A recent Twitter storm brought back to the headlines the issue of how we relate to the culture of others. At the centre of this virtual melee was Ms Kezia Daum, a high school student from Salt Lake City, UT, who decided to wear a Chinese red cheongsam dress (also known as a qipao) she found in a vintage shop, to her high school prom in April of this year.
What happened next is perhaps all too predictable today: a barrage of criticisms, attacks and condemnations, all accusing her of ‘cultural appropriation’. Daum, who is not Chinese, the argument goes, is banned from wearing this dress, as doing so allegedly insults the cultural sensitivities of Chinese people. Accusations of ‘consumerism’ blend with those of ‘colonial attitude’ to create a rather toxic discourse about fashion, culture and vaguely formulated ideas about authenticity.
The story is actually reminiscent of a similar dispute about an exhibition in the Boston Museum of Fine Arts where visitors in 2015 were invited to put on a Japanese kimono and to pose in front of Claude Monet’s painting La Japonaise.
‘Kimono Wednesday’ was part of the travelling exhibition ‘Looking East: Western Artists and the Allure of Japan’ that came to Boston after stops in Tokyo, Kyoto and Nagoya, where the kimono was available for the same purpose. As the Boston MFA explained in an internal memo that was leaked to the press,
The chance to try on a kimono … just like Camille Monet’s in La Japonaise – present an opportunity to inform our visitors about ‘japonisme’ and the influence of Japanese art and culture on Monet and other Impressionists. It provides an opportunity for visitors how heavy the robe is; how it feels to war it; what choices the artist made in creating the pose; and how he used paint to capture the effects of the textile.
Yet this explanation did little to console the critics who claimed that allowing visitors to experience wearing the kimono was tantamount to winkingly acknowledging racial prejudices and Orientalism. In July 2015, the museum discontinued ‘Kimono Wednesday’.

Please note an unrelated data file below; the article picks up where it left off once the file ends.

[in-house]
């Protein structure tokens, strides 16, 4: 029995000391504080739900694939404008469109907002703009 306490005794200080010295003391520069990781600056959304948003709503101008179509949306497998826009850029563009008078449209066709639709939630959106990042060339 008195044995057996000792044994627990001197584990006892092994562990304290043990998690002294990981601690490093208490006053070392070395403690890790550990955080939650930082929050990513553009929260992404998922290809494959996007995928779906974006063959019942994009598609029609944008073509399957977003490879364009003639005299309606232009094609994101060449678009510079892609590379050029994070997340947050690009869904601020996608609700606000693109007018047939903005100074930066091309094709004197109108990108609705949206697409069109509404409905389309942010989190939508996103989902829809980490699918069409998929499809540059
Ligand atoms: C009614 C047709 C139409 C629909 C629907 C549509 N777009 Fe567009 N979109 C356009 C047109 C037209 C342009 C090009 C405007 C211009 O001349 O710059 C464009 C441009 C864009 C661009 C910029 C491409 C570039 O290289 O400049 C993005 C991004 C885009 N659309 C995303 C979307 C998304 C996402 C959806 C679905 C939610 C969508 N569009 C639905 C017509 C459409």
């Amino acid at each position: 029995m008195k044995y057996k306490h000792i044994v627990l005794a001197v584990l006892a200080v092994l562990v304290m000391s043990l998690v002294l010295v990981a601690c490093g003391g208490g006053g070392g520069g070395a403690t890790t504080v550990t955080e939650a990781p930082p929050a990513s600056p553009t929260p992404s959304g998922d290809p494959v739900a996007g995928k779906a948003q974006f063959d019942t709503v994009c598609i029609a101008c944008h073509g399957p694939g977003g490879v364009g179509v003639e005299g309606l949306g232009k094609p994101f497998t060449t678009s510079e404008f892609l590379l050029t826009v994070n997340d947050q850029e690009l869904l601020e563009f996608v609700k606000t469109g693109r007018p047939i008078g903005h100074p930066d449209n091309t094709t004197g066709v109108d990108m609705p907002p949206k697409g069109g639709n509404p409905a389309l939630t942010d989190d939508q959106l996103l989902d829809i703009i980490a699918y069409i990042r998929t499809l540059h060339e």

There are some interesting similarities between these two cases in that, firstly, they both refer to the uses (and alleged abuses) of Asian garments. Secondly, in both cases arguments centre on ‘imperialism’, ‘colonialism’ and ‘racism’. Wearing the Asian dresses become a signifier of the worst of Western culture.
I very much disagree with these arguments.
Firstly, all fashion, indeed all culture, is appropriation. Elements of sartorial style freely cross cultural boundaries and become incorporated and absorbed within a fashion system that seeks sources of traditions and innovations wherever it can find it. This holds from the tacky, such as Americans in some sort of Dirndl and sneakers,
to the sublime, for instance the inspiration found in Chinese culture by Western designers as shown in the 2015 Met exhibition China Through the Looking Glass. The idea that sartorial practices should respect cultural boundaries misunderstands both the way fashion, and for that matter culture, operate. To cite another culture by wearing one of its garments simply repeats a move that characterises the relationship between cultures in a more general sense. No culture is pure, every one is permeated by other cultures’ infusions. This does not mean that power and politics can be ignored in these relationships. The fact that in both cases wearing Japanese or Chinese garments is deemed to be problematic suggest a post-colonial sensitivity that highlights lingering structures of domination and subordination between ‘the West’ and ‘the Orient’. But reading the vestimentary citation of other sartorial cultures as a unilateral exercise of power seems to be more of a forced and dogmatic interpretation than evidence of critical thinking.